Publisher: Cambridge University Press
Series: Cambridge Studies in Modern Theatre
Publication Date: November 10, 2015
Binding: Kobo eBook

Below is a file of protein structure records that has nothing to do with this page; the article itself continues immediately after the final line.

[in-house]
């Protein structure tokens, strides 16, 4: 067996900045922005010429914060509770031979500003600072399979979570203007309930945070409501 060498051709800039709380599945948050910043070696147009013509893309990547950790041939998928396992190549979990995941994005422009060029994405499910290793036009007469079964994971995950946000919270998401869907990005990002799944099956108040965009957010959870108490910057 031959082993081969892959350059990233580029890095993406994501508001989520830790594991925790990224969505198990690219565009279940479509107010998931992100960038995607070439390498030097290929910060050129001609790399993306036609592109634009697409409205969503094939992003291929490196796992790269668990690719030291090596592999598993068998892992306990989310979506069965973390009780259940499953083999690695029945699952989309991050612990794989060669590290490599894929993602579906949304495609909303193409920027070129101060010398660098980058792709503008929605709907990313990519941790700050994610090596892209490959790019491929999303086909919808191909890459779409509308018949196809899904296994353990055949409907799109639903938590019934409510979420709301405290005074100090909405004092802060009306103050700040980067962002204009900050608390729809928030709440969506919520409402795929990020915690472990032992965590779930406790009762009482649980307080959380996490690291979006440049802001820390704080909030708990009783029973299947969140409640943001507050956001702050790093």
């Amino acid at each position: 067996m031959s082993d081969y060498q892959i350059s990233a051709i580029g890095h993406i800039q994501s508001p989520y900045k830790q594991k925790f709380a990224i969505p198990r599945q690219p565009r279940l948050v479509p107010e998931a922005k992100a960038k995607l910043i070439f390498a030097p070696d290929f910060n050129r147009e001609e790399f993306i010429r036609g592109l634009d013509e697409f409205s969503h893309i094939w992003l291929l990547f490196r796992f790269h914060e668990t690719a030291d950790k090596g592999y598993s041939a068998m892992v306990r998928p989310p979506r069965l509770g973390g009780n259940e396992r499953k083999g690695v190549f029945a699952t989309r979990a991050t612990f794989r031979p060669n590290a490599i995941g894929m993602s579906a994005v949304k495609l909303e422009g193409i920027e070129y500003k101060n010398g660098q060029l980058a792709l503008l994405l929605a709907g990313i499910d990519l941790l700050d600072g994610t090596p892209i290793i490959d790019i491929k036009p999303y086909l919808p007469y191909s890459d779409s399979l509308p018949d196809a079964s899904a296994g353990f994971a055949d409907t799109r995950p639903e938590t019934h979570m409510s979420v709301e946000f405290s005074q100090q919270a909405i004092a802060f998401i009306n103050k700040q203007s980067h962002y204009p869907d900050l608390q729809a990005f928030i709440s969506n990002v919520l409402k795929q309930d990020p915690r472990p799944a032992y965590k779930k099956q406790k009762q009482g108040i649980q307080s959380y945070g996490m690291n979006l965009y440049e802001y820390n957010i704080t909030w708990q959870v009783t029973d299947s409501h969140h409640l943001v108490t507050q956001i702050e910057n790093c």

The Berliner Ensemble was founded by Bertolt Brecht and his wife Helene Weigel in 1949. The company soon gained international prominence, and its productions and philosophy influenced the work of theatre-makers around the world. David Barnett's book is the first study of the company in any language. Based on extensive archival research, it uncovers Brecht's working methods and those of the company's most important directors after his death. The book considers the boon and burden of Brecht's legacy, and provides new insights into battles waged behind the scenes for the preservation of the Brechtian tradition. The Berliner Ensemble was also the German Democratic Republic's most prestigious cultural export, attracting attention from the highest circles of government, and from the Stasi, before it privatised itself after German reunification in 1990. Barnett pieces together a complex history that sheds light on both the company's groundbreaking productions and their turbulent times.